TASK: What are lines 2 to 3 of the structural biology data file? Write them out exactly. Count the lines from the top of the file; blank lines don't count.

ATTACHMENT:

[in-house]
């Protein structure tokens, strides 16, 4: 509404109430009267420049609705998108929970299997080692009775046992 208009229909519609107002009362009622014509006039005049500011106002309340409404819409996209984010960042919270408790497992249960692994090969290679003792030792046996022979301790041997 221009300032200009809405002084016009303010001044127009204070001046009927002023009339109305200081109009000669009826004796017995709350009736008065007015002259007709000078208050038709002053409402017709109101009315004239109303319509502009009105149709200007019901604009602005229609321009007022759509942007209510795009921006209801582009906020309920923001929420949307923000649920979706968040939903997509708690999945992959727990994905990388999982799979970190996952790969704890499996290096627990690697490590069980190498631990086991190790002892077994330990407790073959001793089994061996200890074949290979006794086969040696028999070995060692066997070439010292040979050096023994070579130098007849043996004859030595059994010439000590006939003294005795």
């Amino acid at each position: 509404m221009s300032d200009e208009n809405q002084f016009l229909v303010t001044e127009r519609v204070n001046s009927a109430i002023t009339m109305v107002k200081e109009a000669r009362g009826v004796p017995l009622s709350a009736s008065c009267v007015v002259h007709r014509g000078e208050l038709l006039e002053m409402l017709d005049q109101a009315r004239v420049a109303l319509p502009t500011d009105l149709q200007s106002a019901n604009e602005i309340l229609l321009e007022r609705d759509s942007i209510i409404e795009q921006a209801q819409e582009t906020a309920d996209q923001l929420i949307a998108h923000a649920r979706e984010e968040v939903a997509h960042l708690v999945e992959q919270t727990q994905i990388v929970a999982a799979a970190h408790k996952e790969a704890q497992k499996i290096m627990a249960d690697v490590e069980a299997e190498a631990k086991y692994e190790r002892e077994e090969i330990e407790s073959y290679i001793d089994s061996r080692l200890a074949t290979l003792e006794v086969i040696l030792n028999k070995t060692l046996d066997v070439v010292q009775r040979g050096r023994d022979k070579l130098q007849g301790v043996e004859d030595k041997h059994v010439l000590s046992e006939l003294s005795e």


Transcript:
């Protein structure tokens, strides 16, 4: 509404109430009267420049609705998108929970299997080692009775046992 208009229909519609107002009362009622014509006039005049500011106002309340409404819409996209984010960042919270408790497992249960692994090969290679003792030792046996022979301790041997 221009300032200009809405002084016009303010001044127009204070001046009927002023009339109305200081109009000669009826004796017995709350009736008065007015002259007709000078208050038709002053409402017709109101009315004239109303319509502009009105149709200007019901604009602005229609321009007022759509942007209510795009921006209801582009906020309920923001929420949307923000649920979706968040939903997509708690999945992959727990994905990388999982799979970190996952790969704890499996290096627990690697490590069980190498631990086991190790002892077994330990407790073959001793089994061996200890074949290979006794086969040696028999070995060692066997070439010292040979050096023994070579130098007849043996004859030595059994010439000590006939003294005795």
């Amino acid at each position: 509404m221009s300032d200009e208009n809405q002084f016009l229909v303010t001044e127009r519609v204070n001046s009927a109430i002023t009339m109305v107002k200081e109009a000669r009362g009826v004796p017995l009622s709350a009736s008065c009267v007015v002259h007709r014509g000078e208050l038709l006039e002053m409402l017709d005049q109101a009315r004239v420049a109303l319509p502009t500011d009105l149709q200007s106002a019901n604009e602005i309340l229609l321009e007022r609705d759509s942007i209510i409404e795009q921006a209801q819409e582009t906020a309920d996209q923001l929420i949307a998108h923000a649920r979706e984010e968040v939903a997509h960042l708690v999945e992959q919270t727990q994905i990388v929970a999982a799979a970190h408790k996952e790969a704890q497992k499996i290096m627990a249960d690697v490590e069980a299997e190498a631990k086991y692994e190790r002892e077994e090969i330990e407790s073959y290679i001793d089994s061996r080692l200890a074949t290979l003792e006794v086969i040696l030792n028999k070995t060692l046996d066997v070439v010292q009775r040979g050096r023994d022979k070579l130098q007849g301790v043996e004859d030595k041997h059994v010439l000590s046992e006939l003294s005795e």